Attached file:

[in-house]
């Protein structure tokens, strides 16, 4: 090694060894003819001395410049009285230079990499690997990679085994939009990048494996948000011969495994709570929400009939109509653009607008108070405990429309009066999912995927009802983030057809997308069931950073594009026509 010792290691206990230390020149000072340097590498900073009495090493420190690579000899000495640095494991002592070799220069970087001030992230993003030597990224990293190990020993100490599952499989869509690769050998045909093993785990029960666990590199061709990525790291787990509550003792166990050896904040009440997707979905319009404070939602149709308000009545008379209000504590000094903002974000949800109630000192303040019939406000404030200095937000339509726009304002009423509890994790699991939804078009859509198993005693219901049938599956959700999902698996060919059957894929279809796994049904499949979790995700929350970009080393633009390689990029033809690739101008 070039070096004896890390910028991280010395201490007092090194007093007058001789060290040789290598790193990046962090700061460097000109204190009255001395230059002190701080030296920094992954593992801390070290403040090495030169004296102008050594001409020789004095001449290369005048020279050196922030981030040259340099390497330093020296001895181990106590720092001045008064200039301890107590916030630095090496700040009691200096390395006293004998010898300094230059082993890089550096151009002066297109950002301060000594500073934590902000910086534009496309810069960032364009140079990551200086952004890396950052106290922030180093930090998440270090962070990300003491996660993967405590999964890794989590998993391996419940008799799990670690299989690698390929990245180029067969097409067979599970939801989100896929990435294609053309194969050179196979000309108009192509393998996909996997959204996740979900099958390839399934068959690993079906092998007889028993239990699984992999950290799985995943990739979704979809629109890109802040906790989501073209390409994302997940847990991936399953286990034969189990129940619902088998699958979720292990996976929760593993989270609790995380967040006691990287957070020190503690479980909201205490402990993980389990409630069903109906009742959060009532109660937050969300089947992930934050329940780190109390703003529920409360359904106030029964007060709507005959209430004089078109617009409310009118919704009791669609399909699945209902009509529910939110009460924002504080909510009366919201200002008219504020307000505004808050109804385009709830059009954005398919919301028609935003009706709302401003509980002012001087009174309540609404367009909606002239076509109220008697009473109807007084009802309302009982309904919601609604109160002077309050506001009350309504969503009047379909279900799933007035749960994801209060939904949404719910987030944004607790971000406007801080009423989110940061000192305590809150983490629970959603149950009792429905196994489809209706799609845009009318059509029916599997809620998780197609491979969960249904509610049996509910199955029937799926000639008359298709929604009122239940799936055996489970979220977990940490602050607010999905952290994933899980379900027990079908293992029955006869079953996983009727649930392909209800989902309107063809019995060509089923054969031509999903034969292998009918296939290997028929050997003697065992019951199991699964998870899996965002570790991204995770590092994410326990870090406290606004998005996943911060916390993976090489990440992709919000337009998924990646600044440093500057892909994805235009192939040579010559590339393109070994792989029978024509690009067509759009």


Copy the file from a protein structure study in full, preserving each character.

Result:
[in-house]
């Protein structure tokens, strides 16, 4: 090694060894003819001395410049009285230079990499690997990679085994939009990048494996948000011969495994709570929400009939109509653009607008108070405990429309009066999912995927009802983030057809997308069931950073594009026509 010792290691206990230390020149000072340097590498900073009495090493420190690579000899000495640095494991002592070799220069970087001030992230993003030597990224990293190990020993100490599952499989869509690769050998045909093993785990029960666990590199061709990525790291787990509550003792166990050896904040009440997707979905319009404070939602149709308000009545008379209000504590000094903002974000949800109630000192303040019939406000404030200095937000339509726009304002009423509890994790699991939804078009859509198993005693219901049938599956959700999902698996060919059957894929279809796994049904499949979790995700929350970009080393633009390689990029033809690739101008 070039070096004896890390910028991280010395201490007092090194007093007058001789060290040789290598790193990046962090700061460097000109204190009255001395230059002190701080030296920094992954593992801390070290403040090495030169004296102008050594001409020789004095001449290369005048020279050196922030981030040259340099390497330093020296001895181990106590720092001045008064200039301890107590916030630095090496700040009691200096390395006293004998010898300094230059082993890089550096151009002066297109950002301060000594500073934590902000910086534009496309810069960032364009140079990551200086952004890396950052106290922030180093930090998440270090962070990300003491996660993967405590999964890794989590998993391996419940008799799990670690299989690698390929990245180029067969097409067979599970939801989100896929990435294609053309194969050179196979000309108009192509393998996909996997959204996740979900099958390839399934068959690993079906092998007889028993239990699984992999950290799985995943990739979704979809629109890109802040906790989501073209390409994302997940847990991936399953286990034969189990129940619902088998699958979720292990996976929760593993989270609790995380967040006691990287957070020190503690479980909201205490402990993980389990409630069903109906009742959060009532109660937050969300089947992930934050329940780190109390703003529920409360359904106030029964007060709507005959209430004089078109617009409310009118919704009791669609399909699945209902009509529910939110009460924002504080909510009366919201200002008219504020307000505004808050109804385009709830059009954005398919919301028609935003009706709302401003509980002012001087009174309540609404367009909606002239076509109220008697009473109807007084009802309302009982309904919601609604109160002077309050506001009350309504969503009047379909279900799933007035749960994801209060939904949404719910987030944004607790971000406007801080009423989110940061000192305590809150983490629970959603149950009792429905196994489809209706799609845009009318059509029916599997809620998780197609491979969960249904509610049996509910199955029937799926000639008359298709929604009122239940799936055996489970979220977990940490602050607010999905952290994933899980379900027990079908293992029955006869079953996983009727649930392909209800989902309107063809019995060509089923054969031509999903034969292998009918296939290997028929050997003697065992019951199991699964998870899996965002570790991204995770590092994410326990870090406290606004998005996943911060916390993976090489990440992709919000337009998924990646600044440093500057892909994805235009192939040579010559590339393109070994792989029978024509690009067509759009």